Dear SlingShot Trader Subscriber,
The Fed’s minutes from the last Federal Open Market Committee (FOMC) meeting were released yesterday, and the notes helped stocks come up off their lows. The minutes are hinting at an additional round of quantitative easing (QE3) and how that should be used in a communication strategy to market participants. We also learned that the International Monetary Fund (IMF) will be opening two new credit facilities to help bail out troubled economies, such as in Europe. The combined efforts could lead to significant short-term changes in the market.
The really big money in the market isn’t hedge funds or commercial banks. Nor is it Warren Buffett, Steven Cohen or Bill Gross. The biggest market participants often are referred to as the “official sector,” which includes semi-government entities such as central banks and the IMF. Normally, the activity in this sector is relatively slow and mild. However, the stock and bond markets are anything but normal these days, and as a result, the 900-pound gorillas in the official sector are incredibly active.
The gorillas get restless when prices are moving “too fast,” but their increased activity can cause even more volatility when they overwhelm normal market fundamentals. This leads to a feedback cycle in which more uncertainty creates a greater incentive to intervene in the markets, which then leads to more volatility — and so forth.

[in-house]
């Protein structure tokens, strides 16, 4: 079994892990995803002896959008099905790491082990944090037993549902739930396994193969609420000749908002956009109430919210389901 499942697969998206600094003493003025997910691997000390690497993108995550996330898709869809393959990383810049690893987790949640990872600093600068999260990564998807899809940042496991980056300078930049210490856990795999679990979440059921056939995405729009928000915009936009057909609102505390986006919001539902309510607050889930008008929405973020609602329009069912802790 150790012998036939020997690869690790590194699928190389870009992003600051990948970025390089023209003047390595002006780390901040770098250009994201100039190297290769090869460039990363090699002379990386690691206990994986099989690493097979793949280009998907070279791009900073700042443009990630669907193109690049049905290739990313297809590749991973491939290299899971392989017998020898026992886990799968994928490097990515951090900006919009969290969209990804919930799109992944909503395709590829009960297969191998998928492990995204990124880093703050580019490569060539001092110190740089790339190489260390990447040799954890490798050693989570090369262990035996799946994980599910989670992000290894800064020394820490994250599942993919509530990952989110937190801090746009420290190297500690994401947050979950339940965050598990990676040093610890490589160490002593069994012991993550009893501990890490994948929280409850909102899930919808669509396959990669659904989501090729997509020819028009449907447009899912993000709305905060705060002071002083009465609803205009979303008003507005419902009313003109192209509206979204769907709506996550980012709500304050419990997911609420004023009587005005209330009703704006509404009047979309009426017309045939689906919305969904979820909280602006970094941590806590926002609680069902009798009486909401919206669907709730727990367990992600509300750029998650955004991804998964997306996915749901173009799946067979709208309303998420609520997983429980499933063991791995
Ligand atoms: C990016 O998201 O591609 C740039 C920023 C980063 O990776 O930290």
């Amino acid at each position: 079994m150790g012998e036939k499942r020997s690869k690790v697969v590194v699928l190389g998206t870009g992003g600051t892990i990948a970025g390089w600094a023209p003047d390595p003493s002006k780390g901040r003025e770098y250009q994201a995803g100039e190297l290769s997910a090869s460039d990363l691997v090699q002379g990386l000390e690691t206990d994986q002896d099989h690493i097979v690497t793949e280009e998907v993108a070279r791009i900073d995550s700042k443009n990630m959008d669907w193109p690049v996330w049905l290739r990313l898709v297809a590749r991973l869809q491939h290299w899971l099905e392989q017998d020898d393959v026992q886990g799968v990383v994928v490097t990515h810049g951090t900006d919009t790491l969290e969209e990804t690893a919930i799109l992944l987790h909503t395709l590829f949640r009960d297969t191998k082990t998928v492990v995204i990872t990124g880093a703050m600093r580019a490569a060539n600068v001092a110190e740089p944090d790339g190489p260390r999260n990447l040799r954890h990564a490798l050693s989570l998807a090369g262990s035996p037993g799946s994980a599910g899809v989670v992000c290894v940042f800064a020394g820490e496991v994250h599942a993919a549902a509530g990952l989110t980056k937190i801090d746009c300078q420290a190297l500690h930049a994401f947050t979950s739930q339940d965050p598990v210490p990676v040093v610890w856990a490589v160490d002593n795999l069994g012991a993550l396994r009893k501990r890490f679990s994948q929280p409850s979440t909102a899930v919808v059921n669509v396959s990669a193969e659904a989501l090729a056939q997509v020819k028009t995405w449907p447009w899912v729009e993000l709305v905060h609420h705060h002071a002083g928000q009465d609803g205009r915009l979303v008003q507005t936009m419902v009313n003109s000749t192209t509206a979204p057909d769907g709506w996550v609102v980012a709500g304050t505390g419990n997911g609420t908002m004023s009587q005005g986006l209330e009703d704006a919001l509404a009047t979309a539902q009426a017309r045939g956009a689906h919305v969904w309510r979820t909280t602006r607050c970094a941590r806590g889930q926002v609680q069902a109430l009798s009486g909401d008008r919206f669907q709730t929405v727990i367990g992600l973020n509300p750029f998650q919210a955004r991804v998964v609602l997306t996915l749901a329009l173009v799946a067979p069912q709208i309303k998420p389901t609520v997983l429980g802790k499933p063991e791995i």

Opinions vary among investors about the proper amount of intervention that should be used by the official sector. There are even many who believe that there shouldn’t be any intervention at all. The question probably will be resolved only in theory given that fully managed or non-managed markets never have existed and likely never will.
The argument is moot anyway for option traders: Intervention is happening now and will be increasing in the short term.
What Is Quantitative Easing?